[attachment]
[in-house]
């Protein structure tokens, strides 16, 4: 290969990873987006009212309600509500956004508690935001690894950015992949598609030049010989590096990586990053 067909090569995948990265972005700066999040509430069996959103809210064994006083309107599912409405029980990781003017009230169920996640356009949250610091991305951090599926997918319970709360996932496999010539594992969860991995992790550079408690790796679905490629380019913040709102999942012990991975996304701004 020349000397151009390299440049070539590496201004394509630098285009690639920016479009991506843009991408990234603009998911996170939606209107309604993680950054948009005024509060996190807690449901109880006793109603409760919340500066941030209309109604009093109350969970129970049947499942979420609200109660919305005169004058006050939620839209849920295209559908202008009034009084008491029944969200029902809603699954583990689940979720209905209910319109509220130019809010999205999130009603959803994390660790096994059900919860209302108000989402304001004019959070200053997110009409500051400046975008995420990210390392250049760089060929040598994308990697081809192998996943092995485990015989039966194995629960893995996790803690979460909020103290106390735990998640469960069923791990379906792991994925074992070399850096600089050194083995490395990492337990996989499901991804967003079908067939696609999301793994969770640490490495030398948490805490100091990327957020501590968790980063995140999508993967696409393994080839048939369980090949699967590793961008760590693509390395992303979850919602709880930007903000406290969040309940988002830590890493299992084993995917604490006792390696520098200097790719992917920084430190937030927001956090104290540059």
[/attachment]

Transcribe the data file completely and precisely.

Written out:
[in-house]
């Protein structure tokens, strides 16, 4: 290969990873987006009212309600509500956004508690935001690894950015992949598609030049010989590096990586990053 067909090569995948990265972005700066999040509430069996959103809210064994006083309107599912409405029980990781003017009230169920996640356009949250610091991305951090599926997918319970709360996932496999010539594992969860991995992790550079408690790796679905490629380019913040709102999942012990991975996304701004 020349000397151009390299440049070539590496201004394509630098285009690639920016479009991506843009991408990234603009998911996170939606209107309604993680950054948009005024509060996190807690449901109880006793109603409760919340500066941030209309109604009093109350969970129970049947499942979420609200109660919305005169004058006050939620839209849920295209559908202008009034009084008491029944969200029902809603699954583990689940979720209905209910319109509220130019809010999205999130009603959803994390660790096994059900919860209302108000989402304001004019959070200053997110009409500051400046975008995420990210390392250049760089060929040598994308990697081809192998996943092995485990015989039966194995629960893995996790803690979460909020103290106390735990998640469960069923791990379906792991994925074992070399850096600089050194083995490395990492337990996989499901991804967003079908067939696609999301793994969770640490490495030398948490805490100091990327957020501590968790980063995140999508993967696409393994080839048939369980090949699967590793961008760590693509390395992303979850919602709880930007903000406290969040309940988002830590890493299992084993995917604490006792390696520098200097790719992917920084430190937030927001956090104290540059």